Patty was working on the center's monthly newsletter. In desperate need of that perfect baby picture for the front cover, she ventured onto the Internet. The pregnancy resource center where she volunteered had limited financial resources. While she did not have problems obtaining copy because there were several good writers among the volunteers, how could she captivate her readers visually while keeping the cost of production to a minimum?
As Patty navigated to Google, she noticed a hyperlink for Google Images and began to search for baby pictures. Because she wanted to have pictures that would reproduce well, she looked for those with higher resolution (not the little thumbnail graphics that seem to anchor almost every hyperlink on the Internet). She began to review the many pictures that Google had retrieved that were on her screen. Then she saw it. It was the perfect baby picture for her newsletter.
Patty quickly copied the graphic and pasted it into her newsletter layout program. As she tabbed down to the word 'Save' on the menu bar, she congratulated herself on another well-done newsletter. It would catch peoples' attention and show readers what the ministry she was pouring her heart and time into was all about. It would help her communicate the center's vision to the board, staff, volunteers, and supporters that would receive her printed piece. Perhaps she could even use the picture on the center's website. That would be great!
Many creative people, such as Patty in this fictitious story, would not dream of stealing something from anyone. In fact, she would be much more likely to give of herself just as she was doing in contributing her time to produce the newsletter each month. Most people who volunteer to become involved in such a life-affirming ministry are givers, not takers. However, what she just did by taking the photo from the Internet and not knowing if she had the rights to use it could be considered an act of stealing the intellectual property of another according to U. S. copyright law.
Patty's graphic was not her 'original creation.' Nor did she take the picture. She had not obtained written permission (an email will do in most cases) from the copyright holder.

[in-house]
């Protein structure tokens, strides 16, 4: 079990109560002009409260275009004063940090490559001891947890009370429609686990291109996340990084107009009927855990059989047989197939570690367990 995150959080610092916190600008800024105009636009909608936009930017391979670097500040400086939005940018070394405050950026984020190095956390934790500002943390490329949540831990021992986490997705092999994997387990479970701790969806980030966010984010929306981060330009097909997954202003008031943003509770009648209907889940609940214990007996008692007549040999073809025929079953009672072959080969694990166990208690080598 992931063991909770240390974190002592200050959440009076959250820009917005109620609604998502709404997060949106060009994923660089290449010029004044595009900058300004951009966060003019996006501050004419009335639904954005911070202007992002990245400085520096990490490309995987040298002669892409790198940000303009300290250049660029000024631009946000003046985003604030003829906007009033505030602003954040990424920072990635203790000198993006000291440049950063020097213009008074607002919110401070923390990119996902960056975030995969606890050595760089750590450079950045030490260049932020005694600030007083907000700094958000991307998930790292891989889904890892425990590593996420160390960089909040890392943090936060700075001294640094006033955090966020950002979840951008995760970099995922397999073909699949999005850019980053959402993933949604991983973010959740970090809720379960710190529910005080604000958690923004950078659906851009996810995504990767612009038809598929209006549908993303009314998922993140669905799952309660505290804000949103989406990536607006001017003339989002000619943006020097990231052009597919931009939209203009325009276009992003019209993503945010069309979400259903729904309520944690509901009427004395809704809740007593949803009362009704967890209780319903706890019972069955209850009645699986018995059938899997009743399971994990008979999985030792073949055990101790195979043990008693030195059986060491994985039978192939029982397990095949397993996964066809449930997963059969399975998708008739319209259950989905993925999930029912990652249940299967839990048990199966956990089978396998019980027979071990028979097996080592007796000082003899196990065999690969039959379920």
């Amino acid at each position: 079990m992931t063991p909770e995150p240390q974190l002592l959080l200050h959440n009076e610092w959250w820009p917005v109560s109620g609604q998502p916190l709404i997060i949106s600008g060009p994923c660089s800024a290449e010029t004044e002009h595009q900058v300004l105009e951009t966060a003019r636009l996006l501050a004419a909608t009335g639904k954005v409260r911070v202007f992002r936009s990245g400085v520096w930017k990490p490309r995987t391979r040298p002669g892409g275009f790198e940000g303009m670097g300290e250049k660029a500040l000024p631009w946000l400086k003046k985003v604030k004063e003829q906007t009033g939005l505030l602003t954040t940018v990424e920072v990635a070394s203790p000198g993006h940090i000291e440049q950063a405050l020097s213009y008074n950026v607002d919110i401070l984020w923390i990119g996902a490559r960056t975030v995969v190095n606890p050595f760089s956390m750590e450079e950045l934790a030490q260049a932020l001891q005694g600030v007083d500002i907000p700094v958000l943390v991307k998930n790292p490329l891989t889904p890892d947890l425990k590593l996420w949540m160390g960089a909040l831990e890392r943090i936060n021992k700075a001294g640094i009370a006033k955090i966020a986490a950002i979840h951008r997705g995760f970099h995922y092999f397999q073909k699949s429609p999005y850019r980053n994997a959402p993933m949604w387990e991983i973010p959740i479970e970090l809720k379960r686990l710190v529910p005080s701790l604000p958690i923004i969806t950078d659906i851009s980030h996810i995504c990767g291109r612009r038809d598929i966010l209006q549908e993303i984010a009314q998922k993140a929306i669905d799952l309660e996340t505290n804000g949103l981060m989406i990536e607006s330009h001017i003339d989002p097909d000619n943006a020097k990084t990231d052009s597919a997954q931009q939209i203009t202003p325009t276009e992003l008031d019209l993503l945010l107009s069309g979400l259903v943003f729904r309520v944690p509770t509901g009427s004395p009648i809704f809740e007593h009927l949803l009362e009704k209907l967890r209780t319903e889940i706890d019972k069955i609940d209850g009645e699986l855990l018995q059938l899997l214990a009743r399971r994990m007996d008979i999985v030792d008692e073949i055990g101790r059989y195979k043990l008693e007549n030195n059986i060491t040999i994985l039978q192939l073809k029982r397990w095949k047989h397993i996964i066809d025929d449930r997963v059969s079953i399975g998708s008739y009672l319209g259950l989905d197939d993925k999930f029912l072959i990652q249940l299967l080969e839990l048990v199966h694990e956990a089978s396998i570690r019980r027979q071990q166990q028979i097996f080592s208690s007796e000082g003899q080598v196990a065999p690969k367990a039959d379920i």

She did not purchase the right to use this cute baby picture that was sure to bring happy sighs from those who would see it. For the sake of convenience, and because she wanted a better-looking newsletter, Patty had used this graphic illegally. In doing so, she had put herself and her center at financial risk if the copyright holder decided to take legal action.
Many individuals do not realize that words, graphics, and pictures for both electronic and print media are protected by copyright from the time they are created. Even though the Internet is filled with free articles, pictures, and graphics that can be downloaded easily and used within your documents, it is best that you and your organization participate in safe use practices.
One way to keep from using illegal graphics is to use original graphics that you or someone in your center created. You'll also want to establish a process to make sure you have a clear right to use any graphic that you retrieve in a graphic design program that has a paper trail behind it.
If you do not have the ability to use original graphics, make sure you have written permission from the copyright holder to use his or her graphic. Of course, you could also purchase or rent what are called 'royalty free' images. About.com defines royalty free as follows:
"Clip art, images, graphics, photographs, art, music and other created content which may be offered to the public or individuals (normally for a specified amount of money) to be used in specified ways (terms of usage). The creator retains all copyrights and publishing rights. You may use and publish the clip art, images, and music per the specified terms of usage but may not be sold or distributed to a 3rd party.
Royalty free packages, collections, images or photos are not public domain. The creator retains copyright and all terms of usage must be followed when using these royalty free packages, collections, images, photos, music, etc." See http://webclipart.about.com/cs/msubmenuaz/g/royalty.htm)
Even clip art may be copyrighted. (http://webclipart.about.com/library/weekly/blcopyrights.htm)
As a director, staffer, secretary, or creative volunteer for your local pregnancy care center, you should ask yourself a few questions:
Where do the graphics and pictures for our publications, newsletters, websites, etc., come from?
Who owns the copyrights for these graphics or pictures?
Do we have permission to use the intellectual property in the manner in which we are presenting it?
Remember, electronic media found on the Internet is usually also legally copyrighted material. You would never dream of stealing from another individual. So, make sure you know how your organization obtains graphics or pictures. Protect the reputation and finances of your center by playing it safe in this area of communications.
Amanda Naugle, Director of Research and Technology for Right Ideas, Inc., is the Assistant Editor for At the Center. She can be reached at firstname.lastname@example.org.
Jerry Thacker, B.A., M.A., is President of Right Ideas, Inc., and Publisher of At the Center. He can be reached at email@example.com